• They encourage employees to avoid simplification and embrace complexity.
  • They encourage their employees to tackle problems and not hiding them.
  • They focus on the here on now.
  • They have flexible decision-making structures.

SIMILAR ARTICLES & IDEAS:

The State Of The Virus

Life around the world is changing dramatically as we practise social distancing, staying away from our friends and avoiding going to our favourite places, or even being unable to work. We already l...

Uncertain Time Frame

Top experts say the virus is going to be circulating for a year or two and can keep infecting people, causing outbreaks until there is a vaccine or treatment to stop it. If we drop the unpleasant and strict measures, the virus outbreak can know no boundaries or limits of infections. It won’t simply go away in two weeks.

Guidelines by WHO

  • Wash your hands regularly, and for at least 20 seconds.
  • Cover your cough or sneeze with a tissue, then dispose of it properly.
  • Clean and disinfect doors, handles and objects that are touched all the time.
  • Contact a health professional if you have symptoms; fever and a dry cough are most common.
  • DON’T touch your face.
  • DON’T go out of your home.

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Decision-making obstacles

Decision-making obstacles
Psychological reasons why we find decision-making difficult right now:
  • The realness of the present threat: the new virus is really contagious and people are dying from ...

The pandemic and our biases

The threat, uncertainty, and anxiety related to the pandemic lead us to make short-sighted decisions:

  • we crave more information so we are spending a lot of time looking for news updates relating to the virus and its spread. But too much negative news causes stress and distraction.
  • the lack of agency causes people to seek out actions that will make them feel more in control. Early on, this took the form of buying hand sanitizer and rubbing alcohol.

Financial decisions

People want to take action quickly, even when inaction might be more prudent.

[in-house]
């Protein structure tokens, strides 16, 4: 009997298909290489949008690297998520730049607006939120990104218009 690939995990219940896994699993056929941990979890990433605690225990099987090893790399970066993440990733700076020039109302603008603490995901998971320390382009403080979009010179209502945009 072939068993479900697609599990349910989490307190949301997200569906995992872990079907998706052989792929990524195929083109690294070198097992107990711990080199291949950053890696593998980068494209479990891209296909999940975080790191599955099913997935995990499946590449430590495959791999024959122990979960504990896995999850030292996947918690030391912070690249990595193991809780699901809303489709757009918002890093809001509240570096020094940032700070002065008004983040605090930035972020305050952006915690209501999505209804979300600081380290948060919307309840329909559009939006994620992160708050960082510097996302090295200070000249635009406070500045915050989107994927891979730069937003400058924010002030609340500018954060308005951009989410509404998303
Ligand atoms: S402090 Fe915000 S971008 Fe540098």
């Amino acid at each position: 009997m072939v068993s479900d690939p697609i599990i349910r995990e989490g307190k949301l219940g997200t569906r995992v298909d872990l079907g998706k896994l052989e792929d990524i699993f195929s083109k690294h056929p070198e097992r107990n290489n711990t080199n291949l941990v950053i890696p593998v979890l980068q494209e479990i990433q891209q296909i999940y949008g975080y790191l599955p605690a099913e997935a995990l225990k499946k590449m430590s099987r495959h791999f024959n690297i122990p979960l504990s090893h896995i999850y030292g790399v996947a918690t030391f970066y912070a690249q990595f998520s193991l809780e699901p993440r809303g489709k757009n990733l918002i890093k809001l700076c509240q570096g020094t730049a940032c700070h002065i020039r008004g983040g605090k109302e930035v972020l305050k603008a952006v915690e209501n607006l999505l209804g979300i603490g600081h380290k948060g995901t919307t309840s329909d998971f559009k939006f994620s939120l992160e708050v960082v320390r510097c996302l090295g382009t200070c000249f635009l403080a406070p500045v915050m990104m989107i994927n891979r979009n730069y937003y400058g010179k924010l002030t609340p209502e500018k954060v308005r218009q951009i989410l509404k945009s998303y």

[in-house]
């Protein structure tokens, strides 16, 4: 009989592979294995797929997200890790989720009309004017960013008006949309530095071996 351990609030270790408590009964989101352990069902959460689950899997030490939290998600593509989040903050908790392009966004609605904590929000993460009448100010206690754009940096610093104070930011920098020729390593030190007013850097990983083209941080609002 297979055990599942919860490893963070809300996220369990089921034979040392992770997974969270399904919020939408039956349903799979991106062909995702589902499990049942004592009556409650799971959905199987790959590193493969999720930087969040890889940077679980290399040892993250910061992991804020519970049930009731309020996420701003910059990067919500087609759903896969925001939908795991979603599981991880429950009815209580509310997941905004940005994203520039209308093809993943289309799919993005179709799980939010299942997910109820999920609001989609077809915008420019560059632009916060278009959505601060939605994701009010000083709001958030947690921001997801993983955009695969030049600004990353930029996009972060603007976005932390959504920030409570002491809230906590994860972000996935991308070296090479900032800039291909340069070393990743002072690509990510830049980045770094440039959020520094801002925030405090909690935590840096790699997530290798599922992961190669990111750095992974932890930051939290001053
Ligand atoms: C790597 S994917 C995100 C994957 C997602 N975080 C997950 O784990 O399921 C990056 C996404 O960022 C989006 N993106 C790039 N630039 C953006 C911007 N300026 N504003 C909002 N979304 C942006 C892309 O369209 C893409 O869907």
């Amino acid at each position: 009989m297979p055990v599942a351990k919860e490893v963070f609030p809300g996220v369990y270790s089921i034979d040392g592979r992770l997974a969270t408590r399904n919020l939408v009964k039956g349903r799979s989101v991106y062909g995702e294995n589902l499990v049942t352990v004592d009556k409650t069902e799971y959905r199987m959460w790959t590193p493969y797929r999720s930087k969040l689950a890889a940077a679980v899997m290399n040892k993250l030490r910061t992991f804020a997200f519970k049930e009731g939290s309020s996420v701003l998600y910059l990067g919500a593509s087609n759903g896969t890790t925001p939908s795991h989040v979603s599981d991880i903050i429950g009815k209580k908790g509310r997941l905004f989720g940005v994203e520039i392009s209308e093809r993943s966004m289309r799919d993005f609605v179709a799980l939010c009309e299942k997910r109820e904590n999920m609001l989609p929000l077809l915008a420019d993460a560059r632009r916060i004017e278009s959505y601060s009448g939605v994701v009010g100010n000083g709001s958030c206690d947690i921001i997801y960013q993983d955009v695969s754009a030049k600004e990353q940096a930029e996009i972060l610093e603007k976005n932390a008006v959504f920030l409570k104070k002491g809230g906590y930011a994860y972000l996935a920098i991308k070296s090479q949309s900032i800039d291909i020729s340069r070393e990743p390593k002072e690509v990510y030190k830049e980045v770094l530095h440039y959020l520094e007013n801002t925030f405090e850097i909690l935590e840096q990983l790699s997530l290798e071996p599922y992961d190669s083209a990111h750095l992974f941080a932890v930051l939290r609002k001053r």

Faced with anxiety, some are making quick decisions about finances as well and started fear selling their stocks. But this is taking a paper loss in the present that is likely to come back in the future (given the way stock markets have acted in the past).

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5G and Pandemics

5G and Pandemics

A bizarre conspiracy linking 5G and the new virus has taken hold in the UK.

The theory holds that the rollout of faster 5G internet is either causing or accelerating the spread of the v...

5G

5G is the next generation of mobile broadband and offers faster speeds than 4G and 3G.

Conspiracy theories revolve around the supposed harm of 5G radio waves. The basic idea is that 5G is more powerful than 4G or 3G, and therefore more dangerous to humans and animals.

No evidence

There is no evidence that 5G or any other kind of radio waves are harmful to people.

  • Your phone relies on radio waves. These waves are on the low end of the electromagnetic spectrum and produce non-ionizing radiation. This means they do not damage the DNA in cell tissue, nor do they cause cancer.
  • The International radiation watchdog has developed new guidelines for 5G after a thorough review of all relevant scientific literature, scientific workshops, and public consultation. They provide protection against all scientifically substantiated adverse health effects due to exposure in the 100kHz to 300 GHz range.